United States v. The Amistad
40 U.S. 518

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U.S. Supreme Court

United States v. The Amistad, 40 U.S. 15 Pet. 518 518 (1841)

United States v. The Amistad

40 U.S. (15 Pet.) 518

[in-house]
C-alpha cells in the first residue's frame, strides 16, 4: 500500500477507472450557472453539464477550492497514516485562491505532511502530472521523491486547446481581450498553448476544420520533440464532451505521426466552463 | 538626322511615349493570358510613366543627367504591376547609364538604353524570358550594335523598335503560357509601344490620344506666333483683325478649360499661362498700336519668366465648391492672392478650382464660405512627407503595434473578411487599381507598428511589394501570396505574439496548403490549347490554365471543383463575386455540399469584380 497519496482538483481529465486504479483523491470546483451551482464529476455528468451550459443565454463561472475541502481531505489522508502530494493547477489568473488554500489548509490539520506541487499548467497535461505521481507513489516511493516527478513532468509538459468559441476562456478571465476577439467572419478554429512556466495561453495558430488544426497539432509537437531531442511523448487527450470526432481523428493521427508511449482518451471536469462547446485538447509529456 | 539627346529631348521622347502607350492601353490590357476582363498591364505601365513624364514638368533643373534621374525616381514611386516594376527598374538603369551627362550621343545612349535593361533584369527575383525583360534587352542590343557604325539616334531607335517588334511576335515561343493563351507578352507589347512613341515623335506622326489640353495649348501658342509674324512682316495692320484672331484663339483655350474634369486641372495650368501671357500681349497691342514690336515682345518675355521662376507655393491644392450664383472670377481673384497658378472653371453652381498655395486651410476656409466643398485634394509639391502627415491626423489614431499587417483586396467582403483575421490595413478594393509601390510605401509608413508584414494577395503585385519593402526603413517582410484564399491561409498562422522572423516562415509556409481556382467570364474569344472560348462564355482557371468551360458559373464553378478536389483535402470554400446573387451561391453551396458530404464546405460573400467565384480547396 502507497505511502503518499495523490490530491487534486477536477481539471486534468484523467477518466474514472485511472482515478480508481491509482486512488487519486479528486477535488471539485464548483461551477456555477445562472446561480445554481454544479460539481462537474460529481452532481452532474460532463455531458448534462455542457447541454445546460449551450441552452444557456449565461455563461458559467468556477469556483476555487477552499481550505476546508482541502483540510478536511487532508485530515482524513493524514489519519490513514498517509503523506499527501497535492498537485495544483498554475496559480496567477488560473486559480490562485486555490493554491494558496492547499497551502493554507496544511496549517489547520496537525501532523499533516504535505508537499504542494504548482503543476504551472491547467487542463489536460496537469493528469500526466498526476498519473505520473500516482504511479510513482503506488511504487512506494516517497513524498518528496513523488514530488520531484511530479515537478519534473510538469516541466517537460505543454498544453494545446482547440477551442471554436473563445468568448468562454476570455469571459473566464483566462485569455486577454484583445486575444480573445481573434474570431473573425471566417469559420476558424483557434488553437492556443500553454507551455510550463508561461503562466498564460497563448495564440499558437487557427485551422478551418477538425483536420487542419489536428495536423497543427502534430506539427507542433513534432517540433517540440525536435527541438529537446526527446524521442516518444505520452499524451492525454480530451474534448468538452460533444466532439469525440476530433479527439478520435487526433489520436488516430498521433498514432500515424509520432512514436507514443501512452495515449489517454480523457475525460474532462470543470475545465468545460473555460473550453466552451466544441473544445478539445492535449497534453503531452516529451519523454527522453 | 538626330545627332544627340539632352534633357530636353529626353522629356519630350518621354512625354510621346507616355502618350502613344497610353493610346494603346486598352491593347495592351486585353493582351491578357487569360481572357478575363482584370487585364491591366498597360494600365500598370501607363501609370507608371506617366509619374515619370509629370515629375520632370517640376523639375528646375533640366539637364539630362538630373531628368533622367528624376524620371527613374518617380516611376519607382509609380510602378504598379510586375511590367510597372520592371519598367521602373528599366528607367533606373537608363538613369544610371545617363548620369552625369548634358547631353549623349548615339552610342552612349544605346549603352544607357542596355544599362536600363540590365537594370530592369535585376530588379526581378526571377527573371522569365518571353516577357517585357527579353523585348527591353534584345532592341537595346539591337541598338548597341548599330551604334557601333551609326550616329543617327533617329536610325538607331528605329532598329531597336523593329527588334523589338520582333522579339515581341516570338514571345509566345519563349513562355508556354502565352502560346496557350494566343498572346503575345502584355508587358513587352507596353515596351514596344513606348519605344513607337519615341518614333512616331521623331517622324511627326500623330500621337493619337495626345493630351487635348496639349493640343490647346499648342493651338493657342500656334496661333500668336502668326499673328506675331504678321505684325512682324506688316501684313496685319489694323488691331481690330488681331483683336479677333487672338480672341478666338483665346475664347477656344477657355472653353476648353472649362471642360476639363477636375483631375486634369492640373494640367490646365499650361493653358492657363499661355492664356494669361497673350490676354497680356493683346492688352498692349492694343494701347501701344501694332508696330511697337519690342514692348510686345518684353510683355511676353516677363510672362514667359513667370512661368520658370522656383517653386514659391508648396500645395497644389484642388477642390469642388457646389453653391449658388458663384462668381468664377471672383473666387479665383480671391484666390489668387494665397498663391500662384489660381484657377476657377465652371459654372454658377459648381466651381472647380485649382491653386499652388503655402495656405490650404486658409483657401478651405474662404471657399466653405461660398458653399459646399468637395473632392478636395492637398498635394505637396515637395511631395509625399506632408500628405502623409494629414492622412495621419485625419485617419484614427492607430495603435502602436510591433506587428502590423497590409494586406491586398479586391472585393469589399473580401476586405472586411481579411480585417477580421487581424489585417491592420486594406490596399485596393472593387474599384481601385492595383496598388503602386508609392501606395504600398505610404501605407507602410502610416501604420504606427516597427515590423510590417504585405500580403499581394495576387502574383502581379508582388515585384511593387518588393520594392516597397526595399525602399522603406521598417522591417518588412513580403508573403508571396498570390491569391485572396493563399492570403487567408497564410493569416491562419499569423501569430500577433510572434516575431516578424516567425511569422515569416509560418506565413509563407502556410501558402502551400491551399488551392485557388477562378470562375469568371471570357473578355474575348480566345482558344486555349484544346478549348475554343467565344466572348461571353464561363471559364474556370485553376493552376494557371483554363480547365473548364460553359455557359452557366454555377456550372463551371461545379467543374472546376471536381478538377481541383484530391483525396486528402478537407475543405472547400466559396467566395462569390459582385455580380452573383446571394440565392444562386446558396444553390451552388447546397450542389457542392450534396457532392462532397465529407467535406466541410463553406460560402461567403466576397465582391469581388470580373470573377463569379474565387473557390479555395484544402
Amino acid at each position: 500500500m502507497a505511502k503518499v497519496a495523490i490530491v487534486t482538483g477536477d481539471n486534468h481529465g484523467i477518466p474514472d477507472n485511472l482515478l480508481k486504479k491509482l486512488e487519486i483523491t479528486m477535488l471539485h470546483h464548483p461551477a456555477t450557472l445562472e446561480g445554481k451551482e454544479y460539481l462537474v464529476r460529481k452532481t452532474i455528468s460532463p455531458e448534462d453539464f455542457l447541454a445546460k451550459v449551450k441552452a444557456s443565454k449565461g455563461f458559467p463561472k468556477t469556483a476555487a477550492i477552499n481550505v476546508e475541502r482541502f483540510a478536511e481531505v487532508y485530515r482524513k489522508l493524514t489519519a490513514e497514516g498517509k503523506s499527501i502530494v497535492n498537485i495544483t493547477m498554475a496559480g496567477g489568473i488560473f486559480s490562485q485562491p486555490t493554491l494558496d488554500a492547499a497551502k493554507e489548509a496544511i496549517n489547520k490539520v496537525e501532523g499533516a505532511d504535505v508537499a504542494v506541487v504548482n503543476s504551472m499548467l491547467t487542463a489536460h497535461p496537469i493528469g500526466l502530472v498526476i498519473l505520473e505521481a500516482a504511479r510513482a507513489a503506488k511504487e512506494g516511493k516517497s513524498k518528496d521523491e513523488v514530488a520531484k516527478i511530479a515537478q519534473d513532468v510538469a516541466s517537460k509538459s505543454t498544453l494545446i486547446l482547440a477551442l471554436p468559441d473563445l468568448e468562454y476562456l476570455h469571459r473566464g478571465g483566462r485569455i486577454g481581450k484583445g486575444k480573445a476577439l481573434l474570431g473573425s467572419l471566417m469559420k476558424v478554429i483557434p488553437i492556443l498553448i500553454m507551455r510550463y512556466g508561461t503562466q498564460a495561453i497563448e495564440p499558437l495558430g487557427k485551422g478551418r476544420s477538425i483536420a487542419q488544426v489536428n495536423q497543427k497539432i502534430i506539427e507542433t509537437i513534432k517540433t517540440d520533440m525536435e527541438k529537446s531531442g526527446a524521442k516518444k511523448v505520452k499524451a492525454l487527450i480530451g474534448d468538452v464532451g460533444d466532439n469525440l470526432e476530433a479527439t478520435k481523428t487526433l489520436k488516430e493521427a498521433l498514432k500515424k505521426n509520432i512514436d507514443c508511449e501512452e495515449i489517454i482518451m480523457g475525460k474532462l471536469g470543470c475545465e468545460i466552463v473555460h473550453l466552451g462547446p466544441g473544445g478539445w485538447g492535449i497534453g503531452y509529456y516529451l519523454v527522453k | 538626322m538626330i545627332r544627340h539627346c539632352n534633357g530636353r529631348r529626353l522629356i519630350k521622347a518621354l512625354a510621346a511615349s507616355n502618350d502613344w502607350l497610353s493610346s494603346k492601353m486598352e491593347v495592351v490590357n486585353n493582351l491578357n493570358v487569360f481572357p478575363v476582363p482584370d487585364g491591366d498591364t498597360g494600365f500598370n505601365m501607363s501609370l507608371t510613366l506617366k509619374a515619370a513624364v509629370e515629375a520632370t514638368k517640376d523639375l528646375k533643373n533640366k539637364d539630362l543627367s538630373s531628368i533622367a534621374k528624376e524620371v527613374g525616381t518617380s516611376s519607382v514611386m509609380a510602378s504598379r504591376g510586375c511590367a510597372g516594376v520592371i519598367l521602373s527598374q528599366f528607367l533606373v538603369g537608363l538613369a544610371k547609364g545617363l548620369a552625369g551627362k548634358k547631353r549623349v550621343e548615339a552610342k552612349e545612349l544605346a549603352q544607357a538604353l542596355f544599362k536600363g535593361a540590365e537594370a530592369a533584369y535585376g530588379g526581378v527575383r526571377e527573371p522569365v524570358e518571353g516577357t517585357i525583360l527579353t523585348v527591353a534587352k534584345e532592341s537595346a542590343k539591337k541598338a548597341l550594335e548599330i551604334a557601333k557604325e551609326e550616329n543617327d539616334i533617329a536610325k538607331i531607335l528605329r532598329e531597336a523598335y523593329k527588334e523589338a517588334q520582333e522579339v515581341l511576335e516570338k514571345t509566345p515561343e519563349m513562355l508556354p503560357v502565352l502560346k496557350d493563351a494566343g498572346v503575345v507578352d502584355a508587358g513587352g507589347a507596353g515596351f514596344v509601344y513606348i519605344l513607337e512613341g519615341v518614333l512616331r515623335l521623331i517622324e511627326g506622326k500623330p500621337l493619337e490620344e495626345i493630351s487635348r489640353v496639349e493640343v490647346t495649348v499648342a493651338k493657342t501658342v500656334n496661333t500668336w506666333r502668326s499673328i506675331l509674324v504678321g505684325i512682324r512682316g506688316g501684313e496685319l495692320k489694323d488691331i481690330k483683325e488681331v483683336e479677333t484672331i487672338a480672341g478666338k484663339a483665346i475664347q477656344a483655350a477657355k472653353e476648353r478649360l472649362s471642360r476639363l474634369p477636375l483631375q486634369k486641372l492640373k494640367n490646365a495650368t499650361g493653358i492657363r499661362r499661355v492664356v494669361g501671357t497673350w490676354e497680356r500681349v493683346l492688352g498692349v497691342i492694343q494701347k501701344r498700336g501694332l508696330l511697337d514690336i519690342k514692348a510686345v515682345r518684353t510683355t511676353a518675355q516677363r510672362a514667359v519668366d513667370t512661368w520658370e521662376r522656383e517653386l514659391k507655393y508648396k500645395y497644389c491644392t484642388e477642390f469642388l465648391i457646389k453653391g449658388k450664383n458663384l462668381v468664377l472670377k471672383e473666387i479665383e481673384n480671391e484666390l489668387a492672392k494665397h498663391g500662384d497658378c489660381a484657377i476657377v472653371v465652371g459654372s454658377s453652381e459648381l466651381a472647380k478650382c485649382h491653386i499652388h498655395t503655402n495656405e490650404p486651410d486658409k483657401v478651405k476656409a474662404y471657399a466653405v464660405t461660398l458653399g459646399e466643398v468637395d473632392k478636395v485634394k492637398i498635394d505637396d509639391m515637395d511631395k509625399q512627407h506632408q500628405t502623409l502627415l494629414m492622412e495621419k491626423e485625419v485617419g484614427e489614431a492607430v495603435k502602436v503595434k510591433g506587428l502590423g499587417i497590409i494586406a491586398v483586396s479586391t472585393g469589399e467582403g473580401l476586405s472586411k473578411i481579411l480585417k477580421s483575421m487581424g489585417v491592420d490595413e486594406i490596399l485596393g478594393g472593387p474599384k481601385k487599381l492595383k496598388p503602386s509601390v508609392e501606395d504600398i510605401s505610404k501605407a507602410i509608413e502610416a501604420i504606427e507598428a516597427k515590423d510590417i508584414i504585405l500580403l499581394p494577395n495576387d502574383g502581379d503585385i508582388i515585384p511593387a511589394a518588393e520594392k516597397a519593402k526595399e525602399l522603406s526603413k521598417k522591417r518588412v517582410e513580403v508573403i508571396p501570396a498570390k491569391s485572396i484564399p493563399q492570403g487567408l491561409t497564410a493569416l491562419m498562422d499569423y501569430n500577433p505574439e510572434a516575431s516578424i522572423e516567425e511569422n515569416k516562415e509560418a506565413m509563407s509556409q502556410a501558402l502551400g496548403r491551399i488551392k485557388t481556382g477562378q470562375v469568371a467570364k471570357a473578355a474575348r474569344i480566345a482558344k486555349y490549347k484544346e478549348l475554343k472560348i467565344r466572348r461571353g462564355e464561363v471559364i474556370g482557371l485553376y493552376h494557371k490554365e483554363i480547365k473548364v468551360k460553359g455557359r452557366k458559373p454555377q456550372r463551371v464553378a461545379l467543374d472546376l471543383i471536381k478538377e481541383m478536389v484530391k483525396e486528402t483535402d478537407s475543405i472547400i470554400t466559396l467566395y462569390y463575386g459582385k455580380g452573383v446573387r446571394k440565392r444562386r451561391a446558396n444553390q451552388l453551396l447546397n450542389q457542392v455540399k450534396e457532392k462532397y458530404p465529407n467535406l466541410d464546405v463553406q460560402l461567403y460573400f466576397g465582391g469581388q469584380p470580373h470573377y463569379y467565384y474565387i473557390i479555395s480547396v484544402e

The Spanish schooner Amistad, on the 27th day of June, 1839, cleared out from Havana, in Cuba, for Puerto Principe, in the same island, having on board Captain Ferrer, and Ruiz and Montez, Spanish subjects. Captain Ferrer had on board Antonio, a slave; Ruiz had forty-nine negroes; Montez had four negroes, which were claimed by them as slaves, and stated to be their property in passports or documents signed by the Governor General of Cuba. In fact, these African negroes had been, a very short time before they were put on board the Amistad, brought into Cuba by Spanish slave traders in direct contravention of the treaties between Spain and Great Britain and in violation of the laws of Spain. On the voyage of the Amistad, the negroes rose, killed the captain, and took possession of the vessel. They spared the lives of Ruiz and Montez on condition that they would aid in steering the Amistad for the coast of Africa, or to some place where negro slavery was not permitted by the laws of the country. Ruiz and Montez deceived the negroes, who were totally ignorant of navigation, and steered the Amistad for the United States, and she arrived off Long Island, in the state of New York, on the 26th of August, and anchored within half a mile of the shore. Some of the negroes went on shore to procure supplies of water and provisions, and the vessel was then discovered by the United States brig Washington. Lieutenant Gedney, commanding the Washington, assisted by his officers and crew, took possession of the Amistad, and of the negroes on shore and in the vessel, brought them into the District of Connecticut, and there libelled the vessel, the cargo, and the negroes for salvage. Libels for salvage were also presented in the District Court of the United States for the District of Connecticut by persons who had aided, as they alleged, in capturing the negroes on shore on Long Island, and contributed to the vessel, cargo, and negroes being taken into possession by the brig Washington. Ruiz and Montez filed claims to the negroes as their slaves, and prayed that they, and parts of the cargo of the Amistad, might be delivered to them, or to the representatives of the crown of Spain. The attorney of the District of Connecticut filed an information stating that the Minister of Spain had claimed of the government of the United States that the vessel, cargo, and slaves should be restored, under the provisions of the treaty between the United States and Spain, the same having arrived within the limits and jurisdiction of the United States, and had been taken possession of by a public armed vessel of the United States, under such circumstances as made it the duty of the United States to cause them to be restored to the true owners thereof. The information asked that the Court would make such order as would enable the United States to comply with the treaty, or, if it should appear that the negroes had been

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